reveries at 105degrees


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stuffed with stuff

I used to write a fashion blog.  I read through it the other day (before deleting it) and noticed myself repeating one word over and over again:  Why?

I’ve never denied that I have an addiction to stuff. Buying stuff, getting stuff, selling stuff, giving stuff away.  I could go into a psychological analysis about my family and my childhood, try to explain why stuff can be love and comfort.  I could talk about marketing, and discuss how new stuff=a new beginning, a “new  you.” But I won’t.  That’s all been done, it isn’t exactly new or interesting, and it’s not even particularly important to me right now.

I have a current goal to clear out at least two-thirds of my possessions.  This will still leave me with too many things, but it’s a start.  Deciding which things must go and refraining from buying new things are equally difficult.  Some decisions seem easy (Do I really need enough dishes to serve 8? Not a chance), but become impossible (but my dad gave me those). Some seem tedious (how do I choose 50 dresses to sell or give away?) but are surprisingly easy (I never wear this, this just doesn’t look right, this fabric is itchy, this is UGLY and I have no idea why I bought it).  Sometimes I toss things into a “donate” or “sell on eBay” box, and days later pull it back out, thinking, “In the future, I will regret getting rid of this.”

ImageThis is just shameful. It’s not even a quarter of it.

And why not?  I have an old joke about how if I were an artist, my self-portrait would consist of a painting of me, standing at one end of a fiery bridge, wearing a mixed expression and holding a gas can and a box of matches.  It seems that I can walk away from situations and jobs and people, using the same rationalization that I use when buying more new stuff that I really don’t need: It’s a new start. I am a new person. This all belongs to someone I no longer am.  But to quote an old friend….”LIES!”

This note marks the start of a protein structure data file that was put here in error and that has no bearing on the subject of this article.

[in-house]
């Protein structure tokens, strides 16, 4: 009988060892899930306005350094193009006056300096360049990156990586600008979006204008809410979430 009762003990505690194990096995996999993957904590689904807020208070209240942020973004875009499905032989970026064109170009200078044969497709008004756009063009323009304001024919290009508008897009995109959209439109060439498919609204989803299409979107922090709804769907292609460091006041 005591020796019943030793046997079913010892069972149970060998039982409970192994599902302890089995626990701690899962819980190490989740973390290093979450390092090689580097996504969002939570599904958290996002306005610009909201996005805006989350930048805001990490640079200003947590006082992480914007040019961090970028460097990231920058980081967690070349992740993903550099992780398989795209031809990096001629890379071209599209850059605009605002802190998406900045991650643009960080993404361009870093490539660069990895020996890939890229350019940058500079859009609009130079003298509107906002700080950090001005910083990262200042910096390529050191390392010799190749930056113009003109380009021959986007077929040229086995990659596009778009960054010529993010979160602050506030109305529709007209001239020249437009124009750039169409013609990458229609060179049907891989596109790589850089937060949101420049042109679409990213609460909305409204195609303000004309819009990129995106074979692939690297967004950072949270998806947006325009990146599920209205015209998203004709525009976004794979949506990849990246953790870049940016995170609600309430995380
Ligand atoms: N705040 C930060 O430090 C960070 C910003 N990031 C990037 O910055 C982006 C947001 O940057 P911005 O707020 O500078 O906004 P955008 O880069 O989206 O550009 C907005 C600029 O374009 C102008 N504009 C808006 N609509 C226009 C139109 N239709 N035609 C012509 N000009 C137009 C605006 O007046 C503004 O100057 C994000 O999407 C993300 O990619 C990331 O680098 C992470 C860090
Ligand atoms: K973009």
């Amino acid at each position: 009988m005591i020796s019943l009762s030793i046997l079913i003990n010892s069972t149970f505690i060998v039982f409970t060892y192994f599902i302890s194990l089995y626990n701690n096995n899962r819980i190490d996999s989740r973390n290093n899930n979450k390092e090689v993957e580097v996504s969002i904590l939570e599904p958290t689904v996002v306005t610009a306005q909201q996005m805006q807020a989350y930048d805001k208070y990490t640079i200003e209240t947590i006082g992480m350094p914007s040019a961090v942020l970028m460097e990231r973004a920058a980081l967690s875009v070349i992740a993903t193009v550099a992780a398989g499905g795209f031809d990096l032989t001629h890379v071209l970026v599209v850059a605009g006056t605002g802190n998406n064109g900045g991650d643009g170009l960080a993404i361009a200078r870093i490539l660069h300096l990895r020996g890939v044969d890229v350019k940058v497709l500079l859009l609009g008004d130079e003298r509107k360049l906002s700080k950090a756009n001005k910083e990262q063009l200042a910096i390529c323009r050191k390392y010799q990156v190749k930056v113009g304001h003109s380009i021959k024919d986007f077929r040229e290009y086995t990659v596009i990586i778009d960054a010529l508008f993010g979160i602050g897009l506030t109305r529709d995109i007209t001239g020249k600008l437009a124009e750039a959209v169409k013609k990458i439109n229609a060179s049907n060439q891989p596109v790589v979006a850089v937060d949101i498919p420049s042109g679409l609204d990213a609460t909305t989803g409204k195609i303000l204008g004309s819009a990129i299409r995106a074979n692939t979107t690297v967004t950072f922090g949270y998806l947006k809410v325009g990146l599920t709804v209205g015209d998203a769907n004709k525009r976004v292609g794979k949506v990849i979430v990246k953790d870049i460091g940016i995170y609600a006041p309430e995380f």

The problem with this idea of “starting over” is that it ignores (or worse, denies) the fact that we are who we are as a result of a culmination of experiences.  Everything we see, experience, do, and live through shapes who we are.  The idea of getting rid of your past in an attempt to become someone else operates on a kind of fallacy: that you can become a blank slate.  You can’t.  And besides not working the way you want it to, this desire to completely start over has two common side effects: a sudden need to buy ALL THE NEW STUFF to start your “new life,” and/or a serious case of regret.

I’m not advocating becoming a hoarder.  Simplification is a good thing (I would even say a necessary thing).  I am still on a quest to reduce.  I even asked some friends for advice, noting that I have many regrets about things I gave away in the past. (Why did I give away that dress? It would have been perfect for this event.)  Someone mentioned that once something was out of her life, she didn’t think about it.  I thought, “I wish. I have a list of regrets.”

Last night, though, I visited my mom, and found a box of old things in her basement.  Things I thought I had donated to charity; things I regretted giving away.  I immediately grabbed three shirts from the  mid- and late 90s (possibly my favorite time, clothing- and music-wise, ever) and ran home to see how I could re-incorporate them into my wardrobe.